As I have just received today, Linux Kongress 2009 has shifted its dates to October 27 through October 30 (and changed the Location from Hamburg to Dresden).

This is good news, since it no longer collides with Linux Plumbers Conference 2009 on September 23rd through 25th. I guess that many speakers and some attendees would otherwise have ran into scheduling problems - with many preferring Linux Plumbers.

Also, the Call for Papers is out, it runs until August 31st, i.e. you (yes you, the reader!) have more than four weeks of time to decide what kind of topic you want to talk about :)

[ /linux/conferences | permanent link ]

Wed, 22 Jul 2009
OpenBSC talk at HAR2009

My talk about OpenBSC has been accepted at HAR2009 quite some time ago, I just thought I'd mention it here since the schedule now is public/online.

It's a pity though that HAR2009 is already sold out - but then better an early sold-out than an event where only half the available tickets are sold.

I'm looking forward to meeting up with other GSM hackers for improving the various projects such as OpenBSC, airprobe.org or other not-yet-public projects related to Free Software and GSM.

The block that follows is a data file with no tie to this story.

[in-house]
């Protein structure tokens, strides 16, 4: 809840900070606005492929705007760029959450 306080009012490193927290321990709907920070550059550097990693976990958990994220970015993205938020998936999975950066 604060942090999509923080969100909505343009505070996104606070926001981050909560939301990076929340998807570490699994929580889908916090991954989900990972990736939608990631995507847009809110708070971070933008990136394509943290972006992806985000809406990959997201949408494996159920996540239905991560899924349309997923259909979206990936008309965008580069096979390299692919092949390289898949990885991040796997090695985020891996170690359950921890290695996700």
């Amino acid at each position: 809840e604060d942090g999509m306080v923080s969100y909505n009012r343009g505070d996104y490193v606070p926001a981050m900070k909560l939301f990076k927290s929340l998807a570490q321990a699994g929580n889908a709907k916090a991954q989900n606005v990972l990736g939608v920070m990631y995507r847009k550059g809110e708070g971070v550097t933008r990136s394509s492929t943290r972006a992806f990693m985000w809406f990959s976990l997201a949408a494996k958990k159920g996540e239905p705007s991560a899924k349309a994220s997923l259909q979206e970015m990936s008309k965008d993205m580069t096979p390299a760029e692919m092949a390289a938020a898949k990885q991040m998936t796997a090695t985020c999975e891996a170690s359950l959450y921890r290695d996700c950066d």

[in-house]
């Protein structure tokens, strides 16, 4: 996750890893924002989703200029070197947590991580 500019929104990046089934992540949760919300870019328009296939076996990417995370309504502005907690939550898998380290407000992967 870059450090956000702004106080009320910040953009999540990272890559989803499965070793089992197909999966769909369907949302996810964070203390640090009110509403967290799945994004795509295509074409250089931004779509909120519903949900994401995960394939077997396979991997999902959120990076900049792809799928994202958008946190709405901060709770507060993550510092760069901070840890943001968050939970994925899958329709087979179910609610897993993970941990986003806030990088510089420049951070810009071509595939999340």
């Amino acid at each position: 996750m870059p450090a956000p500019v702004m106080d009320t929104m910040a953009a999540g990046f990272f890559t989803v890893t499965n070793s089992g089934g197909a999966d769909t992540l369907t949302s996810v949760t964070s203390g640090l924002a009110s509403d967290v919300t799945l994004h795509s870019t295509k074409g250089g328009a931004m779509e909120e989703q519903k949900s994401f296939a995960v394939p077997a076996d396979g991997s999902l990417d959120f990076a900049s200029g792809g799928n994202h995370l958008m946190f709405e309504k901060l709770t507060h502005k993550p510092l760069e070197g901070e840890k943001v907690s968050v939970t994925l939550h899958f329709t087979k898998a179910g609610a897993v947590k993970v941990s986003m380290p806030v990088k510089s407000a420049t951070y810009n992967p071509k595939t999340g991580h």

[ /gsm | permanent link ]

Playing with the new airprobe.org GSM receiver

Within the airprobe.org community, Piotr has recently a new GSM receiver codebase that he has developed. It seems like the reception/decoding quality is significantly better than gsm-tvoid, at least from my experience. But it might just be me using gsm-tvoid in a suboptimal way.

Today, Piotr has managed to fix some of the bugs regarding certain BSIC configurations, and I can also decode Um traces that were captured from a nanoBTS running with OpenBSC.

Piotr also has already integrated my old gsmtap code that I was hacking on during FOSS.in/2008. As I've also received in e-mail today: The pcap data link type for the GSMTAP header has been assigned.

I'm spending a bit more time testing the entire stack, but I'm confident the GSMTAP wireshark dissector can be submitted soon - closing yet another gap for GSM protocol analysis.

However, there still remains a lot of work to do for airprobe.org. I am willing to put in some time to help the gsm-receiver along, particularly for the layer2/layer3 decoding, which will then feed the channel configuration and CCCH configuration back into the upper half of layer 1 that takes care of generating MAC blocks from the actual GSM bursts.

[ /gsm | permanent link ]

GSM test license for GSM900 at HAR2009